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Kaberle’s legacy hanging by a thread

A few weeks ago I posted that former Leaf Tomas Kaberle’s (click to see the earlier column) playing legacy would largely depend on how he performed in the playoffs this spring, and in any subsequent opportunities he might have to play when it really matters.

Interestingly, Mirtle posted a piece in the Globe after Game 3 of the Montreal series about how Kabby’s own General Manager went public with the organization’s disappointment in Kaberle’s play in the playoffs against Montreal.  In short, Peter Chiarelli said the organization had expected more—and better.

Setting aside the usual debate about “who won the trade” (Colborne and a pending first-rounder to the Leafs), as someone who has liked Kaberle, I see this moment in his career as a litmus test for Tomas, if not the defining time in his career—fair or not.

Leaf fans saw everything that Kaberle had in his Toronto years, and some, like myself, respected his commitment to the organization and the way he played the game.

That said, we all saw the good—and bad—that Tomas brought to the rink most nights.  He could often skate the puck out of trouble. He could lug the puck out of his zone and make that great outlet pass.  (We saw an example of his elite passing skill on Boston’s first goal against the Habs in Game 4, as he sent Ryder on his way to beat Price.  It was a sweet pass few guys can make.)

But we also noticed (how could we not…) the lack of physical play, his seemingly steadfast refusal to shoot, his lack of power-play prowess when that was supposed to be one of his attributes, his propensity for making mistakes.  (That was also on display late in Game 4, when he lost the board along the boards in the neutral zone and Montreal came very close to scoring a late winning goal which could have all but ended Boston’s season.)

When Kaberle was (finally) dealt to Boston, I’m sure we all wondered if he would be able to make a difference on a good team, at this somewhat advanced stage of his career.

The answer so far has been a resounding no.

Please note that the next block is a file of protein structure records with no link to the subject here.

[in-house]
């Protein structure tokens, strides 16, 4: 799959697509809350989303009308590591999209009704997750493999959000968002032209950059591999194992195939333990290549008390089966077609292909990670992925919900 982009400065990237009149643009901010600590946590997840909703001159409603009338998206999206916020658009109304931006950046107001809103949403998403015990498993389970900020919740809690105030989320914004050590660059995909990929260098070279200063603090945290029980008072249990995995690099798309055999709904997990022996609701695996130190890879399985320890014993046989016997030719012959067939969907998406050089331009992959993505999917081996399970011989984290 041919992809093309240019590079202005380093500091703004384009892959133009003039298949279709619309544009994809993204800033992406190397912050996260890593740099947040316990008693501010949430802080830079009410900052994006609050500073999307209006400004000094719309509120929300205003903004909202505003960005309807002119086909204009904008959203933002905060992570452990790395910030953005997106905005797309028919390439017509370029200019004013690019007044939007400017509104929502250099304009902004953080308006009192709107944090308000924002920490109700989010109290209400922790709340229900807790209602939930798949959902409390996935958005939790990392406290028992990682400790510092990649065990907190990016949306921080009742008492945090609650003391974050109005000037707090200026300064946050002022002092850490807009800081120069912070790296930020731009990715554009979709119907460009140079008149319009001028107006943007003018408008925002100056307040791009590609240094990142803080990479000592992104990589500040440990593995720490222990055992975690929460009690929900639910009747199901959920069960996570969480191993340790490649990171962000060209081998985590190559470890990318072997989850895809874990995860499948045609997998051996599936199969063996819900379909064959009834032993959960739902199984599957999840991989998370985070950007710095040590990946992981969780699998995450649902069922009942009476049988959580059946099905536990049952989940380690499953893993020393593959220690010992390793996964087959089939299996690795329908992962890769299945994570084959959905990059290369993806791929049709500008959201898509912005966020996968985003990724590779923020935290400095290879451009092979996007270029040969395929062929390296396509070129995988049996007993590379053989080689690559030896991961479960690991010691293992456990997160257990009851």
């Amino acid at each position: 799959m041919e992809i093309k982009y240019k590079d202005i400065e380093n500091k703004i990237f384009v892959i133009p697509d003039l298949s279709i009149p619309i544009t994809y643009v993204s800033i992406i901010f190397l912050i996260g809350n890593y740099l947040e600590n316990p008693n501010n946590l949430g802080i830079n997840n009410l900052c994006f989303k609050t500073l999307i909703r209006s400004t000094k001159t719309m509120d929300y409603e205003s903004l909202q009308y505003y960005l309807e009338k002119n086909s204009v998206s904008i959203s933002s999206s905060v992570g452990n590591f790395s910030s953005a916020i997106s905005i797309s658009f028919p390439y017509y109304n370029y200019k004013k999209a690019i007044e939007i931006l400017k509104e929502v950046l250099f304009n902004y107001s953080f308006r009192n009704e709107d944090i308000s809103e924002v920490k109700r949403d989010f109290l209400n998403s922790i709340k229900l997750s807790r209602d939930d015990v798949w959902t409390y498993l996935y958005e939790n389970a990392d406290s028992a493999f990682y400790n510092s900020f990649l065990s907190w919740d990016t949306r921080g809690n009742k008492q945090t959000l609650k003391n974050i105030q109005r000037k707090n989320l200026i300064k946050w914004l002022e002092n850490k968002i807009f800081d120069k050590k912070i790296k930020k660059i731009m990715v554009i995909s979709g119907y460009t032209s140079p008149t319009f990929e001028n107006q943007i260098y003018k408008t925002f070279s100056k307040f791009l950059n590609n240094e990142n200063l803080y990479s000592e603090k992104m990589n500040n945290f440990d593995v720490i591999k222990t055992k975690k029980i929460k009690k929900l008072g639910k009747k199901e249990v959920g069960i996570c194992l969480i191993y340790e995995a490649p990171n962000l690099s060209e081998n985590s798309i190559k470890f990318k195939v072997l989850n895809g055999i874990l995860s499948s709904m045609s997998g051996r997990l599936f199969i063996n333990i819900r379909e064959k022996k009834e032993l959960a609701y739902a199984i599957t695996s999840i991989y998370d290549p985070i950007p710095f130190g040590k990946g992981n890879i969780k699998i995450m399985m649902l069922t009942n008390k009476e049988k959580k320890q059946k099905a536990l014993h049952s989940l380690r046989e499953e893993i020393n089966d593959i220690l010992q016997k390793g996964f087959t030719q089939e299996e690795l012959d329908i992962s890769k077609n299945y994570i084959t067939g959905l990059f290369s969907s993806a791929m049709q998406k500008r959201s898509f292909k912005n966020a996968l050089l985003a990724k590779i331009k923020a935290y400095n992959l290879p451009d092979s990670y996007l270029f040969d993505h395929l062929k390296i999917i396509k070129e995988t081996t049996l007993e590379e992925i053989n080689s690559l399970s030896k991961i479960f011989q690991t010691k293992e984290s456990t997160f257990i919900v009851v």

The thing is, the Bruins are getting exactly what we saw here for years, and in the current fast-paced world of playoff hockey, Kaberle just isn’t measuring up—at least not so far.

As I’ve written before, I don’t like to make hasty judgments in the playoffs after one or two games.  Things can change—for teams, and for individuals—in a hurry.  Look at the Vancouver-Chicago Chicaho series.  And LA coughing up a 4-0 lead in Game 3, essentially turning that series around.  People were tweeting a mile a minute about the Shawks blowing it again this year.

It’s best not to make assessments too soon.

But the reality is that Kaberle is now playing third-pair minutes.  That’s shocking.  (Leaf fans recall that he routinely played 30 minutes a night in the Quinn playoff years, alongside McCabe- and much more in those classic overtime games.) Importantly, he is not really helping the Bruins as much as some might have expected, or in the way that the organization wanted.  And as I mentioned above, he still makes those mistakes you just don’t expect from a 12-year veteran.

We have to keep in mind that the game has changed since he was last in the playoffs.  That was in the spring of 2004, a full seven years ago.  Luke Schenn was probably a freshman in high school.

While playoff hockey is still very tight-checking, the game is faster than it was in the “old” clutch and grab pre-lockout days.  Kaberle was never a physical presence, and if you aren’t effective on the power-play, and you can’t handle the pace or physicality of playoff hockey, experience isn’t enough to compensate, it seems.

As I mentioned in that earlier column, Kaberle’s legacy largely hinges on showing he can still play on a good team, with good players, against elite opposition.

As of this moment in the playoffs, Kaberle will not only have a hard time getting that one last free-agent contract, more importantly, how people will remember him might be impacted by what they are seeing right now.

That will be a shame, because Kaberle was an honorable player who did a lot of good things with the Leafs, and he’s not an old guy.  But the Bruins are perhaps fortunate to be tied in this series.  Depending on how things go for them from here, I wouldn’t be shocked if Kaberle was a healthy scratch.

Not the legacy he—or I—was dreaming of.

1 comment:

  1. I dont know what Boston was expecting cause there getting the same Kaberle that was here, soft on the puck, cant shoot (deer in headlights), amazing passer but i heard someone say Boston turned Kabs into MA Beregeron LOL perfect statement.